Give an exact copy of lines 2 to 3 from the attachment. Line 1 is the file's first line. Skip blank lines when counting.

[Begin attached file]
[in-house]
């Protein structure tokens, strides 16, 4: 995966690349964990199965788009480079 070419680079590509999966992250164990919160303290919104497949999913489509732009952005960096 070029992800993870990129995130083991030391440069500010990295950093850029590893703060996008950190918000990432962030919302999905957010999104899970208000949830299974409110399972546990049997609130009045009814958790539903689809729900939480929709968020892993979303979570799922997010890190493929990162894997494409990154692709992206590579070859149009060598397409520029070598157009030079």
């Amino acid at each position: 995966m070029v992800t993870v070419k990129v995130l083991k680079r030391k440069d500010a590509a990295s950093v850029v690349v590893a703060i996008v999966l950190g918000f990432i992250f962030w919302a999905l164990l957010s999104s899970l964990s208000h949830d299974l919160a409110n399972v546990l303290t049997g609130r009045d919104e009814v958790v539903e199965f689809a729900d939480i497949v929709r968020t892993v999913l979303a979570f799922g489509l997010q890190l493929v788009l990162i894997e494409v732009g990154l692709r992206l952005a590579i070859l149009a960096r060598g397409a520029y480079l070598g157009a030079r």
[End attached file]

């Protein structure tokens, strides 16, 4: 995966690349964990199965788009480079 070419680079590509999966992250164990919160303290919104497949999913489509732009952005960096 070029992800993870990129995130083991030391440069500010990295950093850029590893703060996008950190918000990432962030919302999905957010999104899970208000949830299974409110399972546990049997609130009045009814958790539903689809729900939480929709968020892993979303979570799922997010890190493929990162894997494409990154692709992206590579070859149009060598397409520029070598157009030079």
């Amino acid at each position: 995966m070029v992800t993870v070419k990129v995130l083991k680079r030391k440069d500010a590509a990295s950093v850029v690349v590893a703060i996008v999966l950190g918000f990432i992250f962030w919302a999905l164990l957010s999104s899970l964990s208000h949830d299974l919160a409110n399972v546990l303290t049997g609130r009045d919104e009814v958790v539903e199965f689809a729900d939480i497949v929709r968020t892993v999913l979303a979570f799922g489509l997010q890190l493929v788009l990162i894997e494409v732009g990154l692709r992206l952005a590579i070859l149009a960096r060598g397409a520029y480079l070598g157009a030079r």